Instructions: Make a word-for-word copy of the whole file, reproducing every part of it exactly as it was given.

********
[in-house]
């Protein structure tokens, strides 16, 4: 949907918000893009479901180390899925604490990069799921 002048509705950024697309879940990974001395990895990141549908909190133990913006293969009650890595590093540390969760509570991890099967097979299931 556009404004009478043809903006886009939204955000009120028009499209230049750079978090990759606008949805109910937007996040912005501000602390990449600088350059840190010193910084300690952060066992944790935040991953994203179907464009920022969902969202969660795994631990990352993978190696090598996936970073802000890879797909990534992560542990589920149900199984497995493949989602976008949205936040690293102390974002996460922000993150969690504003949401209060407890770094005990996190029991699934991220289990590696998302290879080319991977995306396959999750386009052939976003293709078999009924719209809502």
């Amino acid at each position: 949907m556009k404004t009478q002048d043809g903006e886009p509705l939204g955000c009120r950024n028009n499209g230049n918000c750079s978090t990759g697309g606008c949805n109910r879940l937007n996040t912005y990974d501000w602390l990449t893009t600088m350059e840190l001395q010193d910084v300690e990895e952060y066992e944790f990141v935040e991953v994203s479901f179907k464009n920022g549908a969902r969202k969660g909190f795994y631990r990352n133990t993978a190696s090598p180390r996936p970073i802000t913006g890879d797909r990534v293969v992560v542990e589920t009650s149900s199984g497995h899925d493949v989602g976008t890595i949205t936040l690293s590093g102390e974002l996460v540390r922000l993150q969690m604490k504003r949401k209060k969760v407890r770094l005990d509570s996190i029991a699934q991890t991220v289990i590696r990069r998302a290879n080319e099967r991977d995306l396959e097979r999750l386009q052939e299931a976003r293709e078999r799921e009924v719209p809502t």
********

[in-house]
């Protein structure tokens, strides 16, 4: 949907918000893009479901180390899925604490990069799921 002048509705950024697309879940990974001395990895990141549908909190133990913006293969009650890595590093540390969760509570991890099967097979299931 556009404004009478043809903006886009939204955000009120028009499209230049750079978090990759606008949805109910937007996040912005501000602390990449600088350059840190010193910084300690952060066992944790935040991953994203179907464009920022969902969202969660795994631990990352993978190696090598996936970073802000890879797909990534992560542990589920149900199984497995493949989602976008949205936040690293102390974002996460922000993150969690504003949401209060407890770094005990996190029991699934991220289990590696998302290879080319991977995306396959999750386009052939976003293709078999009924719209809502």
């Amino acid at each position: 949907m556009k404004t009478q002048d043809g903006e886009p509705l939204g955000c009120r950024n028009n499209g230049n918000c750079s978090t990759g697309g606008c949805n109910r879940l937007n996040t912005y990974d501000w602390l990449t893009t600088m350059e840190l001395q010193d910084v300690e990895e952060y066992e944790f990141v935040e991953v994203s479901f179907k464009n920022g549908a969902r969202k969660g909190f795994y631990r990352n133990t993978a190696s090598p180390r996936p970073i802000t913006g890879d797909r990534v293969v992560v542990e589920t009650s149900s199984g497995h899925d493949v989602g976008t890595i949205t936040l690293s590093g102390e974002l996460v540390r922000l993150q969690m604490k504003r949401k209060k969760v407890r770094l005990d509570s996190i029991a699934q991890t991220v289990i590696r990069r998302a290879n080319e099967r991977d995306l396959e097979r999750l386009q052939e299931a976003r293709e078999r799921e009924v719209p809502t």